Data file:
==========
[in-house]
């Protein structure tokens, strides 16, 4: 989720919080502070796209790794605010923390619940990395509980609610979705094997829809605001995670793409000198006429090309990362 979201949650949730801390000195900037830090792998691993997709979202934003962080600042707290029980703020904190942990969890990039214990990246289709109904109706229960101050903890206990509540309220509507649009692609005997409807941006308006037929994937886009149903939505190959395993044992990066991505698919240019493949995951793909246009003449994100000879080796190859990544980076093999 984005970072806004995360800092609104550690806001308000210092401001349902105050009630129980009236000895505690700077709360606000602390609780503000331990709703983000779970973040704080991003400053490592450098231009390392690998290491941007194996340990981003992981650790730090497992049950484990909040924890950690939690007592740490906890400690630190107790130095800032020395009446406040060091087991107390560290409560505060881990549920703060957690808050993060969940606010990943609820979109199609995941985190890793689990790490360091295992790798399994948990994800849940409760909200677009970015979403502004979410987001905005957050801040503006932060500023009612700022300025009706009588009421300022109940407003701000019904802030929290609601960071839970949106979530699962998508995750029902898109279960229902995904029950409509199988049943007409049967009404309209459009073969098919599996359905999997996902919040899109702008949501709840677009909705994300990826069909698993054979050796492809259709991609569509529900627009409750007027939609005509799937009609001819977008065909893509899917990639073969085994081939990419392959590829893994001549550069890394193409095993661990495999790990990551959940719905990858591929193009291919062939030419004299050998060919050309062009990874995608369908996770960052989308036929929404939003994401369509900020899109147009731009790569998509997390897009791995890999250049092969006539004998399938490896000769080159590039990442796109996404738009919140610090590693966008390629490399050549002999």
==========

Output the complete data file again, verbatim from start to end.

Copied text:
[in-house]
């Protein structure tokens, strides 16, 4: 989720919080502070796209790794605010923390619940990395509980609610979705094997829809605001995670793409000198006429090309990362 979201949650949730801390000195900037830090792998691993997709979202934003962080600042707290029980703020904190942990969890990039214990990246289709109904109706229960101050903890206990509540309220509507649009692609005997409807941006308006037929994937886009149903939505190959395993044992990066991505698919240019493949995951793909246009003449994100000879080796190859990544980076093999 984005970072806004995360800092609104550690806001308000210092401001349902105050009630129980009236000895505690700077709360606000602390609780503000331990709703983000779970973040704080991003400053490592450098231009390392690998290491941007194996340990981003992981650790730090497992049950484990909040924890950690939690007592740490906890400690630190107790130095800032020395009446406040060091087991107390560290409560505060881990549920703060957690808050993060969940606010990943609820979109199609995941985190890793689990790490360091295992790798399994948990994800849940409760909200677009970015979403502004979410987001905005957050801040503006932060500023009612700022300025009706009588009421300022109940407003701000019904802030929290609601960071839970949106979530699962998508995750029902898109279960229902995904029950409509199988049943007409049967009404309209459009073969098919599996359905999997996902919040899109702008949501709840677009909705994300990826069909698993054979050796492809259709991609569509529900627009409750007027939609005509799937009609001819977008065909893509899917990639073969085994081939990419392959590829893994001549550069890394193409095993661990495999790990990551959940719905990858591929193009291919062939030419004299050998060919050309062009990874995608369908996770960052989308036929929404939003994401369509900020899109147009731009790569998509997390897009791995890999250049092969006539004998399938490896000769080159590039990442796109996404738009919140610090590693966008390629490399050549002999």